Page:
A recent personal essay posted on TruckingTruth is so well written, and so illustrative of what truckers have to deal with in terms of sleep deprivation, that we wanted to talk about it here. In the article, a trucker describes his process of coming to grips with the strange sleeping patterns associated with the long haul.
For “TruckerMike,” his main challenge related to the lack of a normal bed time. He revealed a common phrase from industry veterans that says, “Drive when you have to, sleep when you can.” This phrase encapsulates the problem: Truckers need to get from one place to another on a strict timeline, but the human body — and its need for rest and recuperation — doesn’t always operate on a schedule.
If you think about it, office workers are quite different. If you’re an accountant, your “tired” day means you won’t get as many tax returns done, you’ll be working slower and you might make some calculation errors. No one will notice. As a trucker, on the other hand, your tired day means that you’re falling asleep behind the wheel of an 80,000-pound vehicle that could cause massive destruction if it collides with something, and you’re surrounded by families in SUV’s and other drivers in smaller cars.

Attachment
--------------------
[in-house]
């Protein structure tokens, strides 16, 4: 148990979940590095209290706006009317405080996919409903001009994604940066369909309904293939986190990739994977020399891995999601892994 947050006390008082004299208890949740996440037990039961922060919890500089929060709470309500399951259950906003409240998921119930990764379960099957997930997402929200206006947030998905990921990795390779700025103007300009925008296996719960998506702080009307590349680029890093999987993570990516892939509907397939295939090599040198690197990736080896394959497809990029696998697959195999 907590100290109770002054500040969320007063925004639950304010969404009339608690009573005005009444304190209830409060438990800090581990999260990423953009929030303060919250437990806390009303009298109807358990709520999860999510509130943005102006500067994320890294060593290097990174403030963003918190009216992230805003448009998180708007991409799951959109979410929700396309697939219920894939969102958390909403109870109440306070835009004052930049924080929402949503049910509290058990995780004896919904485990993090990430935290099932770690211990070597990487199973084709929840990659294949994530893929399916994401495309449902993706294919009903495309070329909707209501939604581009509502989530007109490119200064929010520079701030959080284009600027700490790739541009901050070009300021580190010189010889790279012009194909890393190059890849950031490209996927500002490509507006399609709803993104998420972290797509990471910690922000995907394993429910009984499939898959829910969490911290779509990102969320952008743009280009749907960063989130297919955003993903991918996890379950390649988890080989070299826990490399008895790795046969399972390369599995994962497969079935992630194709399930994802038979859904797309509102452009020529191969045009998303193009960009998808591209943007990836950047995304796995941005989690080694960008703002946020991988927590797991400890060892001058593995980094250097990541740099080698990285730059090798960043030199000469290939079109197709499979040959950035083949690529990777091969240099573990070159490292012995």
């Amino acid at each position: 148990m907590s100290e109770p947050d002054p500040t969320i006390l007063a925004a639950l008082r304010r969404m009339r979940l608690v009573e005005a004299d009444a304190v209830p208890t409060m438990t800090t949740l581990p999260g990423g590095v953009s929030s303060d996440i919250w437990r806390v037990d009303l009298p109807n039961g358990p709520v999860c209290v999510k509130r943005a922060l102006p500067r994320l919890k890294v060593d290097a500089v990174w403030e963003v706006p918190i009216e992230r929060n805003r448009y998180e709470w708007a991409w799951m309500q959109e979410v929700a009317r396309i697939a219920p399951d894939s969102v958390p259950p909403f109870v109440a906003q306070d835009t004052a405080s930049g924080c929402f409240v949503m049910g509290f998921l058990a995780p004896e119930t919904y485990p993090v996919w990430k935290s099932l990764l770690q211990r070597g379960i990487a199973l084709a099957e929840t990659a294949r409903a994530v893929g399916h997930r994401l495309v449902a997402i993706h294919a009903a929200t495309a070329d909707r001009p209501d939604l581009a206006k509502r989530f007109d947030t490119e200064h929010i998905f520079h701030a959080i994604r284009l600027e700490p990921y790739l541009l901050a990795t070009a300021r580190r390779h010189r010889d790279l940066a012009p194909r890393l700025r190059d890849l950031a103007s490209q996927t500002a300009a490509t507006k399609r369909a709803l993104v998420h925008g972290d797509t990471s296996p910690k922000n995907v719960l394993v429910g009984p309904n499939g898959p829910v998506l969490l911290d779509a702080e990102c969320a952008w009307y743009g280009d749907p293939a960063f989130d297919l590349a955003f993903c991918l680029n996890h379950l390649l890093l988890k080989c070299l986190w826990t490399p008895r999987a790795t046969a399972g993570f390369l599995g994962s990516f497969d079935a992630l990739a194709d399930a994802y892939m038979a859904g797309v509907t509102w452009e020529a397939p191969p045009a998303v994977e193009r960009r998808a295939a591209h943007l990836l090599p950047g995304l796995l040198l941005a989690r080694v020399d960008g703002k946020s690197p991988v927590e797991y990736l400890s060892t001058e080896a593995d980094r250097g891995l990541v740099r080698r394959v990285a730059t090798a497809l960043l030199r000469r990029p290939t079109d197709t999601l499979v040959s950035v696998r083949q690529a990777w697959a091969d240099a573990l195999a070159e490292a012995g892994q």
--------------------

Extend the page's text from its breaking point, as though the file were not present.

According to TruckerMike, the very laws intended to support a healthy sleep and rest schedule can interfere with their ability to get the sleep they need. They have to plan for days in advance to operate under a specific driving schedule that brings them the most money — but it pushes the limits of the legal barriers. TruckerMike says he’ll often drive for an eight-hour shift, but when it’s done — and when he’s supposed to sleep — he’s not sleepy yet.
Tired truckers are not safe for the mom-and-pop drivers of the world. However, it’s a reality with which we have to contend. At the very least, if a fatigued truck driver caused you or someone in your family harm, consider pursuing a lawsuit for financial restitution and justice. The more lawsuits we bring forward, the more attention we bring to this important issue.
Source: Trucking Truth, “The Sleep Cycle of a Truck Driver – It Doesn’t Exist,” accessed June 23, 2017